Today’s post looks at three recent publications on the topic of retirement goals.
The three reports that we’ll be looking at are:
- The Pension and Lifetime Savings Association’s (PSLA’s) Retirement Living Standards (RLS),
- Savings Goals for Retirement from the Institute and Faculty of Actuaries (the IFA, unfortunately), and
- Interactive Investor’s Great British Retirement Survey, which ii’s Moira O’Neill wrote about in the FT.
Retirement Living Standards
The RLS has three levels of target annual income – minimum, moderate and comfortable – for single people and for couples.
- The closest round numbers are 10k-20k-30k for individuals and 15k-30k-45k for couples
The base numbers don’t take into account the extra expenses of living in/near to London, so some readers might find them a bit tight.
- There are higher targets for London (20k-33k-49k for a couple) within the detail of the site.
Nor do they include tax on pensions, or rent/mortgage repayments.
The idea is to get people to think about the future, though my experience is that pointing out the difficulty of the task ahead can backfire.
Despite the audience being full of money bloggers, they were very resistant to the idea that they needed to save hard for the future.
- Most people live in the present.
The PSLA draws a parallel with the 5-a-day healthy eating initiative, but I wonder whether that scheme has been truly successful, despite its fairly modest ambitions.
- These standards are pretty modest, too – the new state pension plus workplace autoenrollment should make the minimum level achievable for most.
Of course, you would also need to buy a home somewhere along the way.
The website also has some hypothetical case studies to help people track their progress towards their target retirement lifestyle.
Savings goals for retirement
On the back of the work by the PLSA, the IFA has put some numbers to these targets.
- The moderate target requires savings of £800 per month, even outside London.
That’s a quarter of the average full-time salary over their working life.
- A comfortable lifestyle in London needs savings of more than £2K per month – half or the average full-time salary.
These are big numbers, and it means that a lot of the population won’t be on track to meet their goals.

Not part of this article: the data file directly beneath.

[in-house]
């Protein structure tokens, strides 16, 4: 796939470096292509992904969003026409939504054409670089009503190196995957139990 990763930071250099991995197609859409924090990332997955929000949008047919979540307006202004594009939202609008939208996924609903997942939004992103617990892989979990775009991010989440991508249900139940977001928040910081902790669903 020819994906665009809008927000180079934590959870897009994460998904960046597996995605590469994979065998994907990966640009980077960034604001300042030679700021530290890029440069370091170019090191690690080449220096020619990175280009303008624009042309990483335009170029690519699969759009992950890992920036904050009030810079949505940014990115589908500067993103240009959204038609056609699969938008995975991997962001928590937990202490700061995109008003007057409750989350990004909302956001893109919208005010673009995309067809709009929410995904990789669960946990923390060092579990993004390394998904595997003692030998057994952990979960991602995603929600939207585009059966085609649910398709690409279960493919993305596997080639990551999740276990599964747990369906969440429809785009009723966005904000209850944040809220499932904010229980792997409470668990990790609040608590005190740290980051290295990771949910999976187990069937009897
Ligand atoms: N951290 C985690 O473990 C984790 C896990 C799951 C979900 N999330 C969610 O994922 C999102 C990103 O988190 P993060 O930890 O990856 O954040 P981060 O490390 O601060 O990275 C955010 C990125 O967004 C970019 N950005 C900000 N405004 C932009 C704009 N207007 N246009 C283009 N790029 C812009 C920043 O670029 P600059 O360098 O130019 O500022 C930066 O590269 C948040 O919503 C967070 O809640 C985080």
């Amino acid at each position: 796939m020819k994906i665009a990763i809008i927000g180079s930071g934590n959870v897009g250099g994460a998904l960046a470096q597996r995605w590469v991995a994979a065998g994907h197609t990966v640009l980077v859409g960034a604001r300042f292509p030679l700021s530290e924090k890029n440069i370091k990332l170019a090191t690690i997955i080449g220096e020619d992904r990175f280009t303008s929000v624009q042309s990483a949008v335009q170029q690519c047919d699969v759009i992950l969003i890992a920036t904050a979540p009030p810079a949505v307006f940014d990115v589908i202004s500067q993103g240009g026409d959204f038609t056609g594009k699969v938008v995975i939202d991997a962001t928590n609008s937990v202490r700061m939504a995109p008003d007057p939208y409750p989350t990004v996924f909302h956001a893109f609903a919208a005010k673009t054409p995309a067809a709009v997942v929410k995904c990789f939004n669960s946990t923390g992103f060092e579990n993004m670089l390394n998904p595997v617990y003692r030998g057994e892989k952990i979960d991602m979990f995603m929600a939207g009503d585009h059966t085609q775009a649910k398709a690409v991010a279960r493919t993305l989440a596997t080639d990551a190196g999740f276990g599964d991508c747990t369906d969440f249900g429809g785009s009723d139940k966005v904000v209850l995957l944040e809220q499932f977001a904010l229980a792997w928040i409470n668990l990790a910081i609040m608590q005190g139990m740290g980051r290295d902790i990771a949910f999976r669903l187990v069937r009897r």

The IFA assumed that people save into their pensions throughout their working lives at a constant rate (adjusted by inflation), which is a bit of a simplification.
- Their numbers for average wages also seem high.
They use a retirement pot of £473K, and a modest 1.75% pa real return (to allow for an element of lifestyling using annuities – they are actuaries, after all).
- This allows for charges of 0.75% pa, the maximum allowed in AE pensions.
II Retirement Survey
interactive investor’s Great British Retirement Survey, looks at the attitudes and experiences of 10,000 people approaching or in retirement.
- The press release from II foregrounded the lack of trust within couples, gender differences, the general pessimism about the future and a (related) lack of planning.
Lots of people plan to work in retirement, and although a fair proportion (35%) want to leave ain inheritance, most people have no will or PoA in place.
- Despite this mess, only a minority (32%) regret not saving more.
Not surprisingly, the survey found a strong link between holding a DB pension and greater peace of mind.
In the FT, Moira O’Neill used the survey as a springboard towards her own calculations on how much people might need to save.
For some reason, she left our the state pension, which makes her pots larger than the ones I would calculate.
- On the other hand, she also ignores housing costs.
For a comfortable couple in London, I think you need a pot of around £1.5M to generate enough income to top up your two state pensions, plus another £1M for somewhere to live.
- So that’s £2.5M in total, whereas Moira never gets above £1.1M.
There’s a lot of well-meaning activity here, but I’m not convinced it will change anything.
- Most people are under-informed about retirement targets, but education won’t lead to an instant change in behaviour.
People are hard-wired to favour today over tomorrow, never mind 30 years after tomorrow.
- Getting past that requires compulsion.
We need to get the auto-enrolment contribution levels up above 15% pa (the PSLA has asked for 12% pa).
- And we need to remove the option not to take part.
Until next time.
Article credit to: https://the7circles.uk/retirement-goals/